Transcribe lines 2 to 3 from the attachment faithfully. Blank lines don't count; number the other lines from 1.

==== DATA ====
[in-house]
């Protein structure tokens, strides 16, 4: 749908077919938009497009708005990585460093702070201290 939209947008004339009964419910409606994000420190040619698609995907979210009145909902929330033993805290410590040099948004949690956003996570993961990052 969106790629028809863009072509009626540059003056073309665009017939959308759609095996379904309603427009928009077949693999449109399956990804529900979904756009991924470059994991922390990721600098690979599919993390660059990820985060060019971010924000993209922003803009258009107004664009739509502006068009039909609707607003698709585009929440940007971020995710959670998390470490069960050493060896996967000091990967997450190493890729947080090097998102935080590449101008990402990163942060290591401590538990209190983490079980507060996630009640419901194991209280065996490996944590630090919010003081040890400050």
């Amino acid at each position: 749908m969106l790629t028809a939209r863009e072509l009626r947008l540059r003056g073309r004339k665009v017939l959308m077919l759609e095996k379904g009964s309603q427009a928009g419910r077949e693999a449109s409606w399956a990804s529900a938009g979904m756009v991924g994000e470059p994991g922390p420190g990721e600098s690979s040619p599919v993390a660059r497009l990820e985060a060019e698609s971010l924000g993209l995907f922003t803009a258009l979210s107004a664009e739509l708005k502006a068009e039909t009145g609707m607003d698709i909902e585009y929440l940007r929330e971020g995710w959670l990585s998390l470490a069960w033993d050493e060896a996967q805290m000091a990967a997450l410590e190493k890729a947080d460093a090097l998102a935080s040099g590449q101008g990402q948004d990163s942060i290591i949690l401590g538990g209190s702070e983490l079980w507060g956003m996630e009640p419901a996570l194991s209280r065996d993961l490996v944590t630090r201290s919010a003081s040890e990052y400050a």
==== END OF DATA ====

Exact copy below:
């Protein structure tokens, strides 16, 4: 749908077919938009497009708005990585460093702070201290 939209947008004339009964419910409606994000420190040619698609995907979210009145909902929330033993805290410590040099948004949690956003996570993961990052 969106790629028809863009072509009626540059003056073309665009017939959308759609095996379904309603427009928009077949693999449109399956990804529900979904756009991924470059994991922390990721600098690979599919993390660059990820985060060019971010924000993209922003803009258009107004664009739509502006068009039909609707607003698709585009929440940007971020995710959670998390470490069960050493060896996967000091990967997450190493890729947080090097998102935080590449101008990402990163942060290591401590538990209190983490079980507060996630009640419901194991209280065996490996944590630090919010003081040890400050």
């Amino acid at each position: 749908m969106l790629t028809a939209r863009e072509l009626r947008l540059r003056g073309r004339k665009v017939l959308m077919l759609e095996k379904g009964s309603q427009a928009g419910r077949e693999a449109s409606w399956a990804s529900a938009g979904m756009v991924g994000e470059p994991g922390p420190g990721e600098s690979s040619p599919v993390a660059r497009l990820e985060a060019e698609s971010l924000g993209l995907f922003t803009a258009l979210s107004a664009e739509l708005k502006a068009e039909t009145g609707m607003d698709i909902e585009y929440l940007r929330e971020g995710w959670l990585s998390l470490a069960w033993d050493e060896a996967q805290m000091a990967a997450l410590e190493k890729a947080d460093a090097l998102a935080s040099g590449q101008g990402q948004d990163s942060i290591i949690l401590g538990g209190s702070e983490l079980w507060g956003m996630e009640p419901a996570l194991s209280r065996d993961l490996v944590t630090r201290s919010a003081s040890e990052y400050a």